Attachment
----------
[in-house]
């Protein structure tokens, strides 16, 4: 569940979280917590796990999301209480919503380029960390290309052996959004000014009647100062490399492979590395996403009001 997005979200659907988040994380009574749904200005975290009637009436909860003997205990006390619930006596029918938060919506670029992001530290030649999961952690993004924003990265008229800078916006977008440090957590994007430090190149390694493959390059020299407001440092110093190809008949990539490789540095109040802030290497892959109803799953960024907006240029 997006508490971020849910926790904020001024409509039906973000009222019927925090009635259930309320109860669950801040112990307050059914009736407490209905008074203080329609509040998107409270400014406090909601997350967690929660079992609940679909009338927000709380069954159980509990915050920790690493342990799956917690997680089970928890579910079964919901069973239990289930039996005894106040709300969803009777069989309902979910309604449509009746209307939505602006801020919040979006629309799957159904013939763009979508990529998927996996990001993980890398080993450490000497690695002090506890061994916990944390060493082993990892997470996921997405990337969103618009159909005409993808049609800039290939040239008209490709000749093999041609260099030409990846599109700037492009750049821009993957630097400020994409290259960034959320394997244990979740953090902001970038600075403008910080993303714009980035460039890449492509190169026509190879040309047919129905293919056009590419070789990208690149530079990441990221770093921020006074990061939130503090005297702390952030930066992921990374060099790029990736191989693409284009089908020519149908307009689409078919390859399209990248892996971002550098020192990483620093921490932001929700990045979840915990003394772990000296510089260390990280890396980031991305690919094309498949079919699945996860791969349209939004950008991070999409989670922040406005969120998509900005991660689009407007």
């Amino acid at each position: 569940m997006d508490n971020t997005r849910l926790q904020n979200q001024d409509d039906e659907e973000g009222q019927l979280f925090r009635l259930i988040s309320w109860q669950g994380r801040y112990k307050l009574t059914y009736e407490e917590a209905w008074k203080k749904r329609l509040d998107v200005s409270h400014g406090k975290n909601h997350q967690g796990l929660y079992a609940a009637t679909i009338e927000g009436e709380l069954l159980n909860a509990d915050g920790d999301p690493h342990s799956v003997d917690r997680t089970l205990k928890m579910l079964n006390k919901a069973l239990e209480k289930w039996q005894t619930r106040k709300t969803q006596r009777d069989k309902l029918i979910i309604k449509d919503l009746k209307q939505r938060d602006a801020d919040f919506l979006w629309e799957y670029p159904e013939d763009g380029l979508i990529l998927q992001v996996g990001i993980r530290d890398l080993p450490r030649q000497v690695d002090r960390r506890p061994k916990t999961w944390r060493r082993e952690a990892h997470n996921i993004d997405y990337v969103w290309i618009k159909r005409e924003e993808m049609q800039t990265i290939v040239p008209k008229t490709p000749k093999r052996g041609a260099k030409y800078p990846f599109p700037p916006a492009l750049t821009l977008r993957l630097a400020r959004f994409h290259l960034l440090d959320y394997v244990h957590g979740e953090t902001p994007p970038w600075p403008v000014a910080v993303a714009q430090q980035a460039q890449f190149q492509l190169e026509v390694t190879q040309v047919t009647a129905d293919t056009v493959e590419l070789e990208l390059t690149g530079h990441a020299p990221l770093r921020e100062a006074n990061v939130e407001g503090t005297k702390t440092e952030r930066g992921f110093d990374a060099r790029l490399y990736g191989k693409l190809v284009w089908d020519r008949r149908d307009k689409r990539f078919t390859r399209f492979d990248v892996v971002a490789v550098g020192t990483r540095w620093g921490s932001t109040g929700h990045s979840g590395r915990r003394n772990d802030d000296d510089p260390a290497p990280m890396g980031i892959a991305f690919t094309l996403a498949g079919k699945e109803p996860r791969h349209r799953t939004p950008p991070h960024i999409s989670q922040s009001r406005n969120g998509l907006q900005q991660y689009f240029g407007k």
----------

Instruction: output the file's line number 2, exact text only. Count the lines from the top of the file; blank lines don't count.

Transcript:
């Protein structure tokens, strides 16, 4: 569940979280917590796990999301209480919503380029960390290309052996959004000014009647100062490399492979590395996403009001 997005979200659907988040994380009574749904200005975290009637009436909860003997205990006390619930006596029918938060919506670029992001530290030649999961952690993004924003990265008229800078916006977008440090957590994007430090190149390694493959390059020299407001440092110093190809008949990539490789540095109040802030290497892959109803799953960024907006240029 997006508490971020849910926790904020001024409509039906973000009222019927925090009635259930309320109860669950801040112990307050059914009736407490209905008074203080329609509040998107409270400014406090909601997350967690929660079992609940679909009338927000709380069954159980509990915050920790690493342990799956917690997680089970928890579910079964919901069973239990289930039996005894106040709300969803009777069989309902979910309604449509009746209307939505602006801020919040979006629309799957159904013939763009979508990529998927996996990001993980890398080993450490000497690695002090506890061994916990944390060493082993990892997470996921997405990337969103618009159909005409993808049609800039290939040239008209490709000749093999041609260099030409990846599109700037492009750049821009993957630097400020994409290259960034959320394997244990979740953090902001970038600075403008910080993303714009980035460039890449492509190169026509190879040309047919129905293919056009590419070789990208690149530079990441990221770093921020006074990061939130503090005297702390952030930066992921990374060099790029990736191989693409284009089908020519149908307009689409078919390859399209990248892996971002550098020192990483620093921490932001929700990045979840915990003394772990000296510089260390990280890396980031991305690919094309498949079919699945996860791969349209939004950008991070999409989670922040406005969120998509900005991660689009407007």